Needle felons face harsh penalties | Shanghai Daily

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September 7, 2009

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Needle felons face harsh penalties

SYRINGE attackers who triggered the latest unrest in the Xinjiang Uygur Autonomous Region's capital of Urumqi face penalties right up to the death sentence.

The city's court, prosecutors' office and police department late yesterday issued a joint notice outlining the severity they placed on the situation.

Those who stabbed others with syringes containing poisonous or diseased substances face a minimum of three years in jail, life imprisonment or even execution if convicted, said the notice by the city's intermediate court, the public security bureau and the prosecutors office.

Such acts constituted the crime of deploying dangerous substances to harm others as described in China's penal code, which can be punishable by death if the consequences were grave, the document said.

Those who spread fake information about stabbing cases that disturbed social order will be detained or jailed.

Citizens are empowered to seize and turn over stabbers to police, according to the document.

Lighter penalties, or even exemptions, will be considered for those who surrender or help catch other offenders.

Wang Lequan, secretary of the Xinjiang Uygur Autonomous Regional Committee of the Communist Party of China, said yesterday that four suspects stabbed a Han woman with syringes in Xiaoximen shopping area in Urumqi last Thursday, sparking mass protests that demanded security guarantees.

The protests left four dead and 14 others hospitalized.

The situation in Urumqi was, on the whole, stable, but it was also fragile as demands of some residents had not been met and sporadic needle attacks continued, Wang said.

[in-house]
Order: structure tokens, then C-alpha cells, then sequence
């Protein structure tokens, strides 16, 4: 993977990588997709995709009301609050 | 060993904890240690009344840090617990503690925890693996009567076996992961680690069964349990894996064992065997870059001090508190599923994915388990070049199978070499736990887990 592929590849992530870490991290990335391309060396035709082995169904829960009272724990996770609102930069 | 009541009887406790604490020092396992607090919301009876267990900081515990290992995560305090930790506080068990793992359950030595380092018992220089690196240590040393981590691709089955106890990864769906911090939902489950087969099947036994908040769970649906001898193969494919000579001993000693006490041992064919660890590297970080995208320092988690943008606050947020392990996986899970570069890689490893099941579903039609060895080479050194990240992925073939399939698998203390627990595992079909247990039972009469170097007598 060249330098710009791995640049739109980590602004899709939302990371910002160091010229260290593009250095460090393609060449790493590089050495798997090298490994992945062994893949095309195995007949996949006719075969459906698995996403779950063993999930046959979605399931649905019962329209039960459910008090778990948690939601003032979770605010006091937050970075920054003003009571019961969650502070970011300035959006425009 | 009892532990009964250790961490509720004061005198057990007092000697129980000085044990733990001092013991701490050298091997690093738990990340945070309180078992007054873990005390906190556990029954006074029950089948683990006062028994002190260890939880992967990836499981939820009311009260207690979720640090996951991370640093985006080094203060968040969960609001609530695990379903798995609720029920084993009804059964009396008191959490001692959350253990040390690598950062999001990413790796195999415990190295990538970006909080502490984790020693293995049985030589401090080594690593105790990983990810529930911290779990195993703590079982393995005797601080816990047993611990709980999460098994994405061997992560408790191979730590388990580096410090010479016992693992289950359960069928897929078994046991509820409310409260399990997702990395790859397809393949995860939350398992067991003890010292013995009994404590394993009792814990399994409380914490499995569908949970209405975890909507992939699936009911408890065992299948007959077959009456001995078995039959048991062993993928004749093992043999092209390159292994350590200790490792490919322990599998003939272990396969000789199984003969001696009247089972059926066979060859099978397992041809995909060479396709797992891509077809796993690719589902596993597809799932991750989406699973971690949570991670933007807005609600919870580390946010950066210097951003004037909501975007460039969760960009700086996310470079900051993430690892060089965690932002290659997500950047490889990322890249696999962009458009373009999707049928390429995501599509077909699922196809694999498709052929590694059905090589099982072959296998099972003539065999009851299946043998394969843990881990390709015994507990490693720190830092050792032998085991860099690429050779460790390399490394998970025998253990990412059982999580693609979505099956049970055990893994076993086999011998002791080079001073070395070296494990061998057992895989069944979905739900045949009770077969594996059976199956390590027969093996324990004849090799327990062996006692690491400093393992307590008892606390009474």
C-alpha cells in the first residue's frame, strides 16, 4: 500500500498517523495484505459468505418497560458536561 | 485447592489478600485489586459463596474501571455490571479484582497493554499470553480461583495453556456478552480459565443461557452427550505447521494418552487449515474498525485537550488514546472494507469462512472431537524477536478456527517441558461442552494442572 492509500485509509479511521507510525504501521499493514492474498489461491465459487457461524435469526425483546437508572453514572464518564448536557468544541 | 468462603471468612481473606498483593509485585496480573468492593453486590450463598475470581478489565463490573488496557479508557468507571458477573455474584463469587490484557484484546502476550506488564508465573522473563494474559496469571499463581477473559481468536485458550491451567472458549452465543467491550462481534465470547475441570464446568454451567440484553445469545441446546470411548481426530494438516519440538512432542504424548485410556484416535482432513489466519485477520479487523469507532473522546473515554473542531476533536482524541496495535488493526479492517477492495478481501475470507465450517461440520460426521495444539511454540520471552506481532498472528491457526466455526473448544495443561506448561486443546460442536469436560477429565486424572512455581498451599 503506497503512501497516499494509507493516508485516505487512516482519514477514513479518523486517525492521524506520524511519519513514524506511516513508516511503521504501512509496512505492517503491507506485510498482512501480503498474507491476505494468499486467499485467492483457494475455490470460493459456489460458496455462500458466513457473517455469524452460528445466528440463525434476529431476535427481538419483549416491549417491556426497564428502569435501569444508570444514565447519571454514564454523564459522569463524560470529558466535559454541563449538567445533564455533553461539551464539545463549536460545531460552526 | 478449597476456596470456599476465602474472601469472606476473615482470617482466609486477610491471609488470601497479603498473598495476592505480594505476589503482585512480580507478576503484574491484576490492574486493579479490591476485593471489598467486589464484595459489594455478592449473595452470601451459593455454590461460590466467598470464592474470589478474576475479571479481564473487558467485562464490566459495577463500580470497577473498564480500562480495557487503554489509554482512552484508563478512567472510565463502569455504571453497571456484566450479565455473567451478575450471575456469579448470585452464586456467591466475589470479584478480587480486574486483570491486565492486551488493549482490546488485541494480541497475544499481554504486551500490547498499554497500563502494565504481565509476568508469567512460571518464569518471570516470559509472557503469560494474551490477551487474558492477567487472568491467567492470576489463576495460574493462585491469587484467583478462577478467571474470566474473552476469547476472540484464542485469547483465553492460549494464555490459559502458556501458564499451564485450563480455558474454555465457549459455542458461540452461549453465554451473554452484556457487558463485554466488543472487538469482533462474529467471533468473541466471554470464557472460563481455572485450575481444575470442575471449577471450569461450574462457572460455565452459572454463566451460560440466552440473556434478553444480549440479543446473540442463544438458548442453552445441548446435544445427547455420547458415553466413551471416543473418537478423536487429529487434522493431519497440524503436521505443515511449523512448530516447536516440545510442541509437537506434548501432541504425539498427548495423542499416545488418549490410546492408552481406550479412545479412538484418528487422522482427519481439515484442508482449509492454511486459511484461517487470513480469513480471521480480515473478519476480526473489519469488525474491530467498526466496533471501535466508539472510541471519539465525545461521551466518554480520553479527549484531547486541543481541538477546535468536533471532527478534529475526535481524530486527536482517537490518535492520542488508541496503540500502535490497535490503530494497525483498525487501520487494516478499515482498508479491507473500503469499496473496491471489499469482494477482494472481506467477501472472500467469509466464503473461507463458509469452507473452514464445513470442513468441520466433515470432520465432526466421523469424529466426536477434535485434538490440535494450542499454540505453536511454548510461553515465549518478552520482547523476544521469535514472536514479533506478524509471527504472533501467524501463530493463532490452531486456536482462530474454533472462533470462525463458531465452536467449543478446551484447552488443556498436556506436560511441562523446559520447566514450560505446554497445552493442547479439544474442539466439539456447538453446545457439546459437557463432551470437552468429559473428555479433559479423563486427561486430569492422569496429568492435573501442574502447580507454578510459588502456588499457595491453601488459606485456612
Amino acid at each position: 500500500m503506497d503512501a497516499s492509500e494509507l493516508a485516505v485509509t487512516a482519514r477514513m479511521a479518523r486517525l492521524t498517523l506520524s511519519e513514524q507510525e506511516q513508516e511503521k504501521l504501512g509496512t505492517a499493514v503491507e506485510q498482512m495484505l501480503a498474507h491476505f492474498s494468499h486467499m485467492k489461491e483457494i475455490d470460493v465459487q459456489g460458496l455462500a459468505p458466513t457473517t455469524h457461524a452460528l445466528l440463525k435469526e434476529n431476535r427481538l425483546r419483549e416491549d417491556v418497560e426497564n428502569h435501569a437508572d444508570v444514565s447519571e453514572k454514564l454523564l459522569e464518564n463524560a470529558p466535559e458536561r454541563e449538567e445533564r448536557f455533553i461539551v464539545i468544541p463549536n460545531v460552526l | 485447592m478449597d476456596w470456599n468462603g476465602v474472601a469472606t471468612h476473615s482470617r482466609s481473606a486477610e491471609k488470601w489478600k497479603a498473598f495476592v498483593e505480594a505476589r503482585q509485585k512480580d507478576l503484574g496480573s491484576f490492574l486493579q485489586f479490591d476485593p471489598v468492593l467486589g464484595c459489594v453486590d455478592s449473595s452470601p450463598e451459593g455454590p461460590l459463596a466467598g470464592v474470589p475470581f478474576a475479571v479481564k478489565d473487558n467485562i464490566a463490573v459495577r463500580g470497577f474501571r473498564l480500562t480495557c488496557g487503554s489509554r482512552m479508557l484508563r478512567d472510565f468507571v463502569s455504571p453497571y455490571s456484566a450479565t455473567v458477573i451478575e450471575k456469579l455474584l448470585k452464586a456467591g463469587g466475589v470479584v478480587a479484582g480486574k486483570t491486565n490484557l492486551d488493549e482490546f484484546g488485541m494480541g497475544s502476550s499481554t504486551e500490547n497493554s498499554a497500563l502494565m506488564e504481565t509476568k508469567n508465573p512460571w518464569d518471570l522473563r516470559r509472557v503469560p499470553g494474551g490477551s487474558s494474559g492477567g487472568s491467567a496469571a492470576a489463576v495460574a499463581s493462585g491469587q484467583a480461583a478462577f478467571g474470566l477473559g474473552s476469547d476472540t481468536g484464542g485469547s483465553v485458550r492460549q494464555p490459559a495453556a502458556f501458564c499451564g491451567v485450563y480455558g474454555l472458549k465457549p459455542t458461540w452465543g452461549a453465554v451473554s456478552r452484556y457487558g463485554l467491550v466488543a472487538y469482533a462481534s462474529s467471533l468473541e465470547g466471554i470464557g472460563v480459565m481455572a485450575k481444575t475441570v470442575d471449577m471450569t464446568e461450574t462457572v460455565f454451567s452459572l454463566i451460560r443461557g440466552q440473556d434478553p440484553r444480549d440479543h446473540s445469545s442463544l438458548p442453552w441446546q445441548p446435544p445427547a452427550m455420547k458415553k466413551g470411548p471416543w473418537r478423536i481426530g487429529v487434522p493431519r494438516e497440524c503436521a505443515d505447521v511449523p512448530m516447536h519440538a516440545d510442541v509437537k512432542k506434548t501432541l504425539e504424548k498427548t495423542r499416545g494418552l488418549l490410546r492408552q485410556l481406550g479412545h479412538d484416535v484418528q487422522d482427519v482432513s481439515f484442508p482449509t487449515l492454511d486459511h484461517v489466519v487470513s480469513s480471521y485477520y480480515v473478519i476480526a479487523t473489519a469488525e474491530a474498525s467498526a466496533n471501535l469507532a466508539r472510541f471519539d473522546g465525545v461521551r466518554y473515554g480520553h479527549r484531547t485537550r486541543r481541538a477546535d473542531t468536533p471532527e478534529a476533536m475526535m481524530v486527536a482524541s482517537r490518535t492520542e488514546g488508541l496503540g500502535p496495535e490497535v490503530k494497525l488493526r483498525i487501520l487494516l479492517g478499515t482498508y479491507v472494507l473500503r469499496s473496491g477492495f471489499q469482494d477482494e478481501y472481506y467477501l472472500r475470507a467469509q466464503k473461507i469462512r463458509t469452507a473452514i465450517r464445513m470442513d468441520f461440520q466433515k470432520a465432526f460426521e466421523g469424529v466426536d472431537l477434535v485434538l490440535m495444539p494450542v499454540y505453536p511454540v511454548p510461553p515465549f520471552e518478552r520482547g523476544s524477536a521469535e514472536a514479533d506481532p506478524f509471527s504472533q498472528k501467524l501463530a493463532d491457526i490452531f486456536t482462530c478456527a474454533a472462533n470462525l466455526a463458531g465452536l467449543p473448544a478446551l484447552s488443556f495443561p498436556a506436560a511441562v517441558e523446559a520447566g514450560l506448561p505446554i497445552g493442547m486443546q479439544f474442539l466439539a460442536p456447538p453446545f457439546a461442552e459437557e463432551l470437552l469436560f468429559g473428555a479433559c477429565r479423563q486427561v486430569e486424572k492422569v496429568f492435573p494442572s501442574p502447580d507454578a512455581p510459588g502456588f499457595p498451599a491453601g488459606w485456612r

Security measures, which bring inconvenience, could spark mass gatherings at any time, he said.

By Friday, health and police authorities had confirmed 531 victims of syringe stabbings, 171 of whom showed obvious signs of attack.

Most victims were of the Han ethnic group and a minority were from ethnic groups including Uygur, Hui and Kazak, Wang said.

Medical experts have ruled out the possibility that radioactive substances, anthrax and toxic chemicals were used in recent needle attacks in Urumqi.

Wang called on residents not to believe or spread rumors and to express demands via legal channels.

Social order had returned to normal in the wake of the deadly July 5 riots, but enemies at home and abroad were not reconciled to failure and so conducted the needle attacks to spark public panic, Wang said.

The protests had put to the test the unity people of all ethnic groups had been seeking for years, he said.





 

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